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Jamie's fight for equality

We have always stood for equality. Throughout our party’s history successive Labor governments have sought to achieve this by helping people overcome disadvantages based on social class, gender, sexual orientation, disability, religion, cultural background and racial prejudice. We have always pursued the fair go, tolerance and respect. We oppose all attempts to divide Australians by pandering to prejudice.


Labor’s National Platform

Marriage equality marks for me a major milestone in a quest I have been actively pursuing for 40 years now: equality. I am voting Labor because Labor stands for equality. 

Overcoming the prejudices of the past has taken many years and much hard work by countless activists. Criminal law reform, equal opportunity reform, recognition of our families and our relationships: for over thirty years the Labor Party has played a crucial role in supporting and generating progress. At each stage in the journey towards equality Labor has been our friend and ally, and the Coalition parties have opposed us, almost without exception.

That we now have both a Labor Prime Minister and a Labor Party Platform expressly committed to marriage equality is a cause for celebration, and for redoubling our efforts to make sure that Labor is re-elected.

As I told the Sunday Age recently, marriage equality is both symbolic and meaningful. For the very many couples locked out of marriage by Howard’s amendments to the Marriage Act nine years ago it is deeply meaningful, a matter of great emotional importance. Although not everyone wants to get married, everyone deserves the right to choose. Denying to people who love each other the choice to be married is a denial of their humanity, a profound and humiliating insult.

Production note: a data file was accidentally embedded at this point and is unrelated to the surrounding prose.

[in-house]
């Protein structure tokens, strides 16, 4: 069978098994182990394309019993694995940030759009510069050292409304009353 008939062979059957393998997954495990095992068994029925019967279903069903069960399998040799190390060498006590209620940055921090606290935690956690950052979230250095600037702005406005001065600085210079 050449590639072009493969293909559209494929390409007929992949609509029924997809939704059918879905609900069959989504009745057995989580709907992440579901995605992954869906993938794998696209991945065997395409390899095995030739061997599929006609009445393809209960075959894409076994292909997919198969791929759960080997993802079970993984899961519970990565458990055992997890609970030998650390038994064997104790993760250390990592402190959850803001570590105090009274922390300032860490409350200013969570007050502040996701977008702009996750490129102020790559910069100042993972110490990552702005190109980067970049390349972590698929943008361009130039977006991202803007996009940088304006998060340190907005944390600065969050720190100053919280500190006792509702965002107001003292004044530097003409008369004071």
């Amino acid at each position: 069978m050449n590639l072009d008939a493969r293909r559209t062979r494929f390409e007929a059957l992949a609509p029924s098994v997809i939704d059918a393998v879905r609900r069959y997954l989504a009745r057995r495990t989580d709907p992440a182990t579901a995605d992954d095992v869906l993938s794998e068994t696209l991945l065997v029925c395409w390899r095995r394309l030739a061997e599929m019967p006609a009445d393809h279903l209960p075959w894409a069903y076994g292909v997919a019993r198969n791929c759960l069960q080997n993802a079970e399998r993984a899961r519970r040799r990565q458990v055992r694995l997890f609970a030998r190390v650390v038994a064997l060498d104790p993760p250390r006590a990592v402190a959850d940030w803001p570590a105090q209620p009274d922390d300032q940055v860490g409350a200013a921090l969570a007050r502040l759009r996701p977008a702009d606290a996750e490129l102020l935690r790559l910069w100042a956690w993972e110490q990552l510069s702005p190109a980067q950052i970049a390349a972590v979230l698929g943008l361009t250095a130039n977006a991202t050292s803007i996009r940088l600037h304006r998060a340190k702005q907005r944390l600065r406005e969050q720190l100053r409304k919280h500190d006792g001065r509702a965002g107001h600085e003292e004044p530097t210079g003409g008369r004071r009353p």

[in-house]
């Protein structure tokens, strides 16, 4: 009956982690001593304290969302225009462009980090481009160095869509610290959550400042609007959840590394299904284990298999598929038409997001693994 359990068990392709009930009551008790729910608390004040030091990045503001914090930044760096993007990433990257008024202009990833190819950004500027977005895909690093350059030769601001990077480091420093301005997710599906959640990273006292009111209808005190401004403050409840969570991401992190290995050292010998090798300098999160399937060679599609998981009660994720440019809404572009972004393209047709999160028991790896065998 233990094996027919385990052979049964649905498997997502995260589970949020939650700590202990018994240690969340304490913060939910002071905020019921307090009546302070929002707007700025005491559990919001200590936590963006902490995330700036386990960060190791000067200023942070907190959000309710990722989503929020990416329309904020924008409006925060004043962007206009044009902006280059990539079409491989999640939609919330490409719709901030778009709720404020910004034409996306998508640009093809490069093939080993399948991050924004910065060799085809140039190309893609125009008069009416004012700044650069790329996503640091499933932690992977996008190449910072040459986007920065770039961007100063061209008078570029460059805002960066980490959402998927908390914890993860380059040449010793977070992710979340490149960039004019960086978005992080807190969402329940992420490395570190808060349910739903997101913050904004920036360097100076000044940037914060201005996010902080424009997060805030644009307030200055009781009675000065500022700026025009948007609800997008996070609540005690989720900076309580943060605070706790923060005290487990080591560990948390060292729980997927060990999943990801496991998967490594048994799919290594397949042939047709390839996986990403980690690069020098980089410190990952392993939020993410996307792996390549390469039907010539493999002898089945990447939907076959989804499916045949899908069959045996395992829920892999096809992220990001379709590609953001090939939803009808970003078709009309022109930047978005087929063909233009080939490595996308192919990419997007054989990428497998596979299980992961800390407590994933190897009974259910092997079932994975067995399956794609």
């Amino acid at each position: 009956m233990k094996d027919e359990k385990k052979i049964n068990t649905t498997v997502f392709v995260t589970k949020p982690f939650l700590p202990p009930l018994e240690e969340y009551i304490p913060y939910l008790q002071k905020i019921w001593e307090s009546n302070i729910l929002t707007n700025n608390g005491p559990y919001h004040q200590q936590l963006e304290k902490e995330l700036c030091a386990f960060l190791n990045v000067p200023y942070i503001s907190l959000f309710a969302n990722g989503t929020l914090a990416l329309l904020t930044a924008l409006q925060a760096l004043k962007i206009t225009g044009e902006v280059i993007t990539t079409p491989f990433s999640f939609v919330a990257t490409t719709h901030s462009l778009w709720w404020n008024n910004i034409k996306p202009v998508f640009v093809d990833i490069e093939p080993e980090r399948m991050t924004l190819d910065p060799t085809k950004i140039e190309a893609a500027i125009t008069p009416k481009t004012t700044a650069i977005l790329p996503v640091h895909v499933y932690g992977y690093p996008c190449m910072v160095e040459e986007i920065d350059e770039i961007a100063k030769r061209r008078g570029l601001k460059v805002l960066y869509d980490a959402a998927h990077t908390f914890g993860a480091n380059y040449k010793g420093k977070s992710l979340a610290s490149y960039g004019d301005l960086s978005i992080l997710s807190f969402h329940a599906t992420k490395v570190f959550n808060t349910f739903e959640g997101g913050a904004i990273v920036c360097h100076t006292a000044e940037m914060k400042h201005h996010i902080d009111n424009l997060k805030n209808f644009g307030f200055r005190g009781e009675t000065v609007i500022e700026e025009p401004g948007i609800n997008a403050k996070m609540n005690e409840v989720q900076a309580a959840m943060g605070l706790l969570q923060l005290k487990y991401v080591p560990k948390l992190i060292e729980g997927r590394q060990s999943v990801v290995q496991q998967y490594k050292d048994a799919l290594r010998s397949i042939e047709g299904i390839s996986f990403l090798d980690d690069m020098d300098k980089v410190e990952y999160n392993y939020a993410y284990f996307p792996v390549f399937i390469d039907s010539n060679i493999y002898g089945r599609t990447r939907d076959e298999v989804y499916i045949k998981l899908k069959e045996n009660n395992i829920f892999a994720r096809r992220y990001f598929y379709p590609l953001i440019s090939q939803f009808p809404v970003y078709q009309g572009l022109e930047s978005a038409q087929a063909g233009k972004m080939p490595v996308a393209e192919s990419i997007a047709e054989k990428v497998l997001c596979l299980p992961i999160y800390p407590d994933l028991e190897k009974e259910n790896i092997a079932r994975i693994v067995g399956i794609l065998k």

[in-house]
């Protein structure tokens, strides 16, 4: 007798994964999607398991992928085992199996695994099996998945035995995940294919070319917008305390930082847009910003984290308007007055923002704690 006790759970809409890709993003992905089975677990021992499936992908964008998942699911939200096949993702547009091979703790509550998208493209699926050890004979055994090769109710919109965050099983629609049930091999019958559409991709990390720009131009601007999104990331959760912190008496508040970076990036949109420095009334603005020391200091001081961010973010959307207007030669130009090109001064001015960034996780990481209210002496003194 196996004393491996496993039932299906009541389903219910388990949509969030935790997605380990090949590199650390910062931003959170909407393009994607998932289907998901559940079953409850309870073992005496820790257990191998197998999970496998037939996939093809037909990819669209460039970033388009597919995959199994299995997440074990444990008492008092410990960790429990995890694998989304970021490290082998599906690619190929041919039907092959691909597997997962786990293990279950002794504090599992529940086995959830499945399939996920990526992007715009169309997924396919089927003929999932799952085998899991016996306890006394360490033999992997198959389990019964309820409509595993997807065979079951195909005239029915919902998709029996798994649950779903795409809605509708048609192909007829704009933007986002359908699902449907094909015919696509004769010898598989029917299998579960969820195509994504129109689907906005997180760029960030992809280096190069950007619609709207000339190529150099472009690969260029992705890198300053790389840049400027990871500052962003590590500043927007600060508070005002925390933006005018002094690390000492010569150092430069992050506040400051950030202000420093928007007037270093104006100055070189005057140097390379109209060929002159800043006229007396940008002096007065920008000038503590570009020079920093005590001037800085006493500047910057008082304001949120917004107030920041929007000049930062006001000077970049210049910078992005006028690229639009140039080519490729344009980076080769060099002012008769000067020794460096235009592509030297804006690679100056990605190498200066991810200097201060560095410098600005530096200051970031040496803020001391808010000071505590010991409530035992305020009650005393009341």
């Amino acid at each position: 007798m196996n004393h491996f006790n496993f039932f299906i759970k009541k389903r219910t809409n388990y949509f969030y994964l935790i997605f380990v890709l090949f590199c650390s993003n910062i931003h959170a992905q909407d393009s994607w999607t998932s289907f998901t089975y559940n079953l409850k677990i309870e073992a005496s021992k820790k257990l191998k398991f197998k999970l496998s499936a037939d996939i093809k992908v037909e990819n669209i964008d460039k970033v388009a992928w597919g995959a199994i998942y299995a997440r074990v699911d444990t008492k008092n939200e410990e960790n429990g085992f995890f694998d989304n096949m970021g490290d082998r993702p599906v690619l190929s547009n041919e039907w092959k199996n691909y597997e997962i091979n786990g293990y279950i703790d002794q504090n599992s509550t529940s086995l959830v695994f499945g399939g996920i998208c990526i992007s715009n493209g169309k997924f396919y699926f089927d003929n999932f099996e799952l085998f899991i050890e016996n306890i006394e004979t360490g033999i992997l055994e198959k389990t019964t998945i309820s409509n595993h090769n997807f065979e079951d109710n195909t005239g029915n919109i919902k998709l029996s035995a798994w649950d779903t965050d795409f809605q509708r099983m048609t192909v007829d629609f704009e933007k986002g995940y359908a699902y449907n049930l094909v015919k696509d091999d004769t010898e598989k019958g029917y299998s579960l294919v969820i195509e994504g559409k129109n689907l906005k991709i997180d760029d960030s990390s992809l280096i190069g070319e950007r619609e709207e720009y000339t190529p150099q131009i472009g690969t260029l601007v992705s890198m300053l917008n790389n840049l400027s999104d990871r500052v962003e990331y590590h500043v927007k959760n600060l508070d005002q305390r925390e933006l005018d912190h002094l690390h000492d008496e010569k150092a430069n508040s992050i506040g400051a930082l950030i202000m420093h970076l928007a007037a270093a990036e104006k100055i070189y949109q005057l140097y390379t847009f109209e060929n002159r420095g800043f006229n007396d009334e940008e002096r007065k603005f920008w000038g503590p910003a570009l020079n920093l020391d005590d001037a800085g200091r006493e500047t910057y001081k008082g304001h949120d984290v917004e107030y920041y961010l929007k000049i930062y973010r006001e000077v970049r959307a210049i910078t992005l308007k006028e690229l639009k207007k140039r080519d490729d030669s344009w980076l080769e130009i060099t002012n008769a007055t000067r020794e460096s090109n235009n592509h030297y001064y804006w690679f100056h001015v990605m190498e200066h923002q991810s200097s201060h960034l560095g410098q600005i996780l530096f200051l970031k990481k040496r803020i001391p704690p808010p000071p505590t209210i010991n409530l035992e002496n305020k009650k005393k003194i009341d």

Not allowing LGBTI Australians to get married is a symbol of all the past prejudices that denied us our human dignity. It stands as a barrier and blockage on the road to equality, and freedom. Removing that bar is essential to progress towards the goal of a society without homophobia and other prejudices. Important though marriage equality is, it is only one more step towards the “light on the hill,” the full realization of our human rights as equal members of society.

The importance of marriage equality for this election is more direct. Labor’s Platform commitment is to “amend the Marriage Act to ensure equal access to marriage…irrespective of sex.” Prime Minister Kevin Rudd supports that commitment. He will support a bill to make it happen in the new parliament’s first 100 days. These facts remind voters of the crucial difference between the major parties. Labor’s commitment to marriage equality is in the Platform chapter on “A fair go for all Australians.” So this issue is not just a 'tick the box' one. It actually speaks to values. Australian values. Labor values.

Marriage equality is about equality, about the “fair go” that is fundamental to Australians’ belief in themselves. Opposition to it is saying NO to the fair go. As I told the Sunday Age, “This issue is now a major point of difference between the two leaders in this election.” And between the two contenders for government.

Of the two, only Labor is the party of equality, of the fair go. Only a vote for Labor will bring a bill for marriage equality in the next term.

When I signed up at itstimeformarriageequality.org.au, this is what I wrote: "I want to end marriage discrimination in Australia because respect for human dignity demands it."

It’s what I know, and I ask you to join me, and to tell your friends.

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